3. Proposal – Describe scope of services in detail including how the services will be provided. Include a description of major and minor tasks.
  4. Experience and service capacity
  5. Personnel
  6. References
  7. Acceptance of conditions
  8. Cost data
  9. Additional data
  10. Final signature page


In order to ensure that the project stays on track, you should require weekly progress updates and specify the form(s) that those updates will take. You may want to provide a Report Template as an Appendix.



List the criteria you will use for evaluating the proposal. For example:

  • Overall quality of the proposed plan for performing the required services
  • Price
  • Demonstrated understanding of the project and its objectives
  • Prospective contractor’s ability to provide the required services as evidenced by qualifications (education, experience, past performance, references).
  • Personnel, equipment, facility, and financial resources to perform requested services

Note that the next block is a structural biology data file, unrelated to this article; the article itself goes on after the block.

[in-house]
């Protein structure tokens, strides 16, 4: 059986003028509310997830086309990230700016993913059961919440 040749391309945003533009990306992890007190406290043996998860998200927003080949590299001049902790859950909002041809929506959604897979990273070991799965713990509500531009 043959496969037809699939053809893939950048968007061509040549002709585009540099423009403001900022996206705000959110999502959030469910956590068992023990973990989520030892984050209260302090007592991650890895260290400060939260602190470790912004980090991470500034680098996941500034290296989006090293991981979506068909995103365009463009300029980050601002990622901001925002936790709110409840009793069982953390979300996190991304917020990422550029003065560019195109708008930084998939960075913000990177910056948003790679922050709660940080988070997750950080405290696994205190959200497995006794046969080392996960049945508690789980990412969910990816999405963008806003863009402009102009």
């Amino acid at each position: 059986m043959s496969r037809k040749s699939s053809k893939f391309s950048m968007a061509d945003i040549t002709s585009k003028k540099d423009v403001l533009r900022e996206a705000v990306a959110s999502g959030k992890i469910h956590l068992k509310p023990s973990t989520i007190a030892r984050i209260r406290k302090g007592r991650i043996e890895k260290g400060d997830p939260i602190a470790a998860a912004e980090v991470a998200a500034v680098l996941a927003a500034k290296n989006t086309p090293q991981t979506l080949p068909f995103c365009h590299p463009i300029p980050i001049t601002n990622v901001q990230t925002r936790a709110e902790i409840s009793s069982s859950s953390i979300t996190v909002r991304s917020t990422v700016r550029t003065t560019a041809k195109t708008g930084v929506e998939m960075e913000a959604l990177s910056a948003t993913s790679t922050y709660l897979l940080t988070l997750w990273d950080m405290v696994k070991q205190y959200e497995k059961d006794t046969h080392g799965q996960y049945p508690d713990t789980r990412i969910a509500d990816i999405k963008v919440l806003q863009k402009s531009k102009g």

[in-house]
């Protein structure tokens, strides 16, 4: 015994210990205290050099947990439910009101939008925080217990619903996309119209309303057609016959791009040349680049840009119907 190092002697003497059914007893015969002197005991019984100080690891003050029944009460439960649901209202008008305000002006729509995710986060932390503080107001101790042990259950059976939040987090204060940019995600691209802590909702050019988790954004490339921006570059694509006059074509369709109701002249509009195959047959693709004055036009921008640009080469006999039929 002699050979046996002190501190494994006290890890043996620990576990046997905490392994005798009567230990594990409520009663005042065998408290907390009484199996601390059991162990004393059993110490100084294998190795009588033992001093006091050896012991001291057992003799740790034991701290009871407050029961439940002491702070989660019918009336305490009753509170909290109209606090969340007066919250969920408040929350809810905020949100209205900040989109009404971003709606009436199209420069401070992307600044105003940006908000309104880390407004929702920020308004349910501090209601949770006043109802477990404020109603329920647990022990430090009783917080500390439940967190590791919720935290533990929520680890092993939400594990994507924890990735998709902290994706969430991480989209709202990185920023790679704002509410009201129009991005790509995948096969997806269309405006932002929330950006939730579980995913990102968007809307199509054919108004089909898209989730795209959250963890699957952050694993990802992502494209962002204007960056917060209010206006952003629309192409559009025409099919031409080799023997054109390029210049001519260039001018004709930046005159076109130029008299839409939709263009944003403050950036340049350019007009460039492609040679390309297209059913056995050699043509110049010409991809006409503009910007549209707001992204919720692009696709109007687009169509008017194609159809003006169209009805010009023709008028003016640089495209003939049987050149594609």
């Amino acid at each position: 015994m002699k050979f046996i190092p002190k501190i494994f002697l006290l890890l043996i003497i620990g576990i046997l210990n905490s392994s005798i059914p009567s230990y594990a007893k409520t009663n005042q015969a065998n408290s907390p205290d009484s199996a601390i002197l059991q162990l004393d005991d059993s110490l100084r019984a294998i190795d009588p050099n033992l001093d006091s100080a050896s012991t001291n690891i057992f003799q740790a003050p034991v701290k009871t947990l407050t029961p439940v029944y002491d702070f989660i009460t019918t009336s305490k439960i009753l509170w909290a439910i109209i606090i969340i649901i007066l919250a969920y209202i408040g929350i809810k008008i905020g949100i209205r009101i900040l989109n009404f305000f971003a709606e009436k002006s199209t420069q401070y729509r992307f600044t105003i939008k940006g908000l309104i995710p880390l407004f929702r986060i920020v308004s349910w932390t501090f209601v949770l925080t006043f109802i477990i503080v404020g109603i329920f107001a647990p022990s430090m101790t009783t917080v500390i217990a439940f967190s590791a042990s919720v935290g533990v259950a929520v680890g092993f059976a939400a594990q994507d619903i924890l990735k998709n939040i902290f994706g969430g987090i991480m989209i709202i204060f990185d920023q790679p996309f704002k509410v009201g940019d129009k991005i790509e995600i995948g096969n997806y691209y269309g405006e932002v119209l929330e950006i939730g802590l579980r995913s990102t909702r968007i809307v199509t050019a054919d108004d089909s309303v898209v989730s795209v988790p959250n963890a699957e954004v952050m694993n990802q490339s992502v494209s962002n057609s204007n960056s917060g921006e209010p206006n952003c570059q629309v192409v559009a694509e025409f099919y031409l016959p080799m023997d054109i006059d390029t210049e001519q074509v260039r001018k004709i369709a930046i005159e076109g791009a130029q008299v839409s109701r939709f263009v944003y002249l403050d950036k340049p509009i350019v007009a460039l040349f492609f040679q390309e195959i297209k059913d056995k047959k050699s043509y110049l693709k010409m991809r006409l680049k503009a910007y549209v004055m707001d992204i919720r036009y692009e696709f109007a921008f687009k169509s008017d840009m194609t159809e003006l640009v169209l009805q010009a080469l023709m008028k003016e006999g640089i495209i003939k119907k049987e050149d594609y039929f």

• Completeness of response
  • Receipt of proposal by deadline


For example: “Any inquires need to be submitted no later than five days prior to the deadline. Questions regarding this RFP should be directed to:”

[Add primary contact name, phone number, email address.]


For example: “The award shall be made to the PROSPECTIVE CONTRACTOR whose proposal is determined in writing to be the most advantageous taking into consideration the qualifications, references, proposed workflow, and price.”


List reasons the proposal may be rejected. For example: “The CLIENT reserves the right, at its sole discretion, to reject proposals that do not conform to the requirements set forth in this RFP. Proposals may be rejected for reasons that include, but are not limited, to the following:

  • Proposal is conditional
  • Incompleteness
  • Late
  • Unsigned
  • The proposal does not offer to provide all services requested”



You might want to indicate that you “may at reasonable times inspect the place of business or any Subcontractor’s place of business that is related to the performance of any Contract awarded.”


For example: “The successful PROSPECTIVE CONTRACTOR will be required to provide proof of insurance.”


Indicate how the contractor will be compensated and set out terms of payment. For example: “Compensation for services will be in the form of a fixed price agreement.” Indicate if payment will be made in one lump sum following successful completion or in installments. If the latter, specify when the installments will be paid.